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Palace announces plans for Charles III’s formal proclamation

09 Sep 2022 7 minute read
Prince Charles. Picture by Arnaud Bouissou (CC0 1.0).

Charles III will be formally proclaimed monarch at a historic Accession Council in the State Apartments of St James’s Palace at 10am on Saturday.

A Principal Proclamation will be read in public for the first time by the Garter King of Arms in the open air from the balcony overlooking Friary Court at St James’s an hour later at 11am.

It will be followed by a flurry of Proclamations around the country, with the second one at City of London at the Royal Exchange at midday on Saturday, and further Proclamations in Scotland, Northern Ireland and Wales at midday on Sunday.

Buckingham Palace issued details of the arrangements, considered the first official orders of business of a new reign, on Friday.

Union flags

In recognition of the new Sovereign, union flags will be flown at full-mast from the time of the Principal Proclamation at St James’s Palace until one hour after the Proclamations in Scotland, Northern Ireland and Wales, after which flags will return to half-mast in mourning for the death of Her Majesty The Queen.

Charles has automatically become King on the death of his mother, but the Accession Council is usually convened at St James’s in London within 24 hours of the death of a sovereign.

It is being staged a day later for King Charles III because the announcement of the Queen’s death did not come until early evening on Thursday, meaning there was not enough time to set the plans in motion for Friday morning.

The Palace said: “His Majesty The King will be proclaimed at the Accession Council at 10.00hrs tomorrow morning 10th September in the State Apartments of St James’s Palace, London.

“The Accession Council, attended by Privy Councillors, is divided into two parts. In Part I, the Privy Council, without The King present, will proclaim the Sovereign, and formally approve various consequential Orders, including the arrangements for the Proclamation.

“Part II, is the holding by The King of His Majesty’s first Privy Council. The King will make his Declaration and read and sign an oath to uphold the security of the Church in Scotland and approve Orders in Council which facilitate continuity of government.”

huge crowds at the Royal Exchange in the City of London to hear the reading of the Proclamation of Accession of Queen Elizabeth II. PA Images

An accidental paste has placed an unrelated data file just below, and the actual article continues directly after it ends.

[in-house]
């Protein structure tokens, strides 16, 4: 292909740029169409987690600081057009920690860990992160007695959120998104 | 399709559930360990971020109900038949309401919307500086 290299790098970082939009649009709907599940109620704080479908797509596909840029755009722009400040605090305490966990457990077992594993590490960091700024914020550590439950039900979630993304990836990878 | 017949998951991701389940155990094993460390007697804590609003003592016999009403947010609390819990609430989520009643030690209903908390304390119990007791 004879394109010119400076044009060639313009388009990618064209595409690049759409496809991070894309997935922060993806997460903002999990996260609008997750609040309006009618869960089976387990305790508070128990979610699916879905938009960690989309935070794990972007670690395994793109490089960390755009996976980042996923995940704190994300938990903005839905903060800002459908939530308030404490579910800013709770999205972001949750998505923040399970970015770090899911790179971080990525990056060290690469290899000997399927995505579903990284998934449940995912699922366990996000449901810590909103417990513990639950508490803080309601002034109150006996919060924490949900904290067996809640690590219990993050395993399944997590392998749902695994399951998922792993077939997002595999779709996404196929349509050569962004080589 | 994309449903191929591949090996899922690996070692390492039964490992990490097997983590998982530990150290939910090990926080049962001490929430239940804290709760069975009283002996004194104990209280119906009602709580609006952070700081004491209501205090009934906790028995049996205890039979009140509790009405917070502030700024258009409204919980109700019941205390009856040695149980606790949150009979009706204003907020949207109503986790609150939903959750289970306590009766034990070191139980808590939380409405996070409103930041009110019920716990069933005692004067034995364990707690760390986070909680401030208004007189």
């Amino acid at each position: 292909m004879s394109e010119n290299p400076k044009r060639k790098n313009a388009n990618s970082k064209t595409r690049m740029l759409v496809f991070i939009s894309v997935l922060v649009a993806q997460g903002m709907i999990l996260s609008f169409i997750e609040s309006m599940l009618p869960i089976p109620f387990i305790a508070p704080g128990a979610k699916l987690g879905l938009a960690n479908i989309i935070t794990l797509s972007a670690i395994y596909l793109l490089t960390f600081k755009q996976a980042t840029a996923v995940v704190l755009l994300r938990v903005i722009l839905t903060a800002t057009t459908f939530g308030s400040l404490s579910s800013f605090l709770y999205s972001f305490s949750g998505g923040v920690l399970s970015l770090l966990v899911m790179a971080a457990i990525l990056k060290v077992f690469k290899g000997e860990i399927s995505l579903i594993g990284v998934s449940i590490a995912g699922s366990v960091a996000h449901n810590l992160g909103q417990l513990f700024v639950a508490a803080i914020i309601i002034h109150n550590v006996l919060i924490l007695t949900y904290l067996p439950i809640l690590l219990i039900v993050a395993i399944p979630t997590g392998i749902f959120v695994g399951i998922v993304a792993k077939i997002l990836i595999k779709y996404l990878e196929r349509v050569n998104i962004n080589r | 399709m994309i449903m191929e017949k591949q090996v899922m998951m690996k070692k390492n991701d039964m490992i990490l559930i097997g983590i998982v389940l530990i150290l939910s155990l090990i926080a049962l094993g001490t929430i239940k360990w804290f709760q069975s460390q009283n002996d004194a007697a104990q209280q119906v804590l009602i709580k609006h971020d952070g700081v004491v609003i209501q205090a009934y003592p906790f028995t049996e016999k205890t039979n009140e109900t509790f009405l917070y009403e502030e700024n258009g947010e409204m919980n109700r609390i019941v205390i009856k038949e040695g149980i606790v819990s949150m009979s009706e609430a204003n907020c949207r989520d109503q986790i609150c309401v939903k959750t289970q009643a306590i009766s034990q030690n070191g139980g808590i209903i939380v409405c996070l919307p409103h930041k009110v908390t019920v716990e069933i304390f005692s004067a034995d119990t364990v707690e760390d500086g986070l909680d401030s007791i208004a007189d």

Historically, the entire Privy Council is summoned to the Accession Council to oversee the formal proclamation of a new monarch.

But with the number of privy counsellors – who are lifetime members and mostly past and present politicians – now standing at more than 700, restrictions have been put in place.

Just 200 will be summoned, and those cut will be asked to enter an annual ballot for a few remaining seats, with the decision prompting a row over the lack of consultation and the loss of the key duty.

This does not affect the constitutional process.

The Accession Council must take place before Parliament meets, and Parliament should meet as soon as practicable after the death of a sovereign.

The Accession Council is divided into two parts, and is presided over by the Lord President of the Council, who has ministerial responsibility for the Privy Council Office.

Penny Mordaunt was appointed Lord President of the Council, and Leader of the House of Commons, on September 6 in Liz Truss’s new Cabinet, in place of Mark Spencer, with the Queen officially approving the appointment.

Ms Mordaunt is yet to be “declared” Lord President at a Privy Council meeting because the event was postponed on Wednesday when the Queen was urged to rest.

The Garter King of Arms, Sir George Bellew, reading the first public proclamation of the accession of Queen Elizabeth II, at Friary Court, St James’s Palace.

Part l – The Proclamation

The chosen privy counsellors – without the King – will gather at St James’s Palace to proclaim the new sovereign, joined by Great Officers of State, the Lord Mayor and City Civic party, Realm High Commissioners and some senior civil servants.

If any of the counsellors summoned are not able to attend at short notice, the Council can still take place.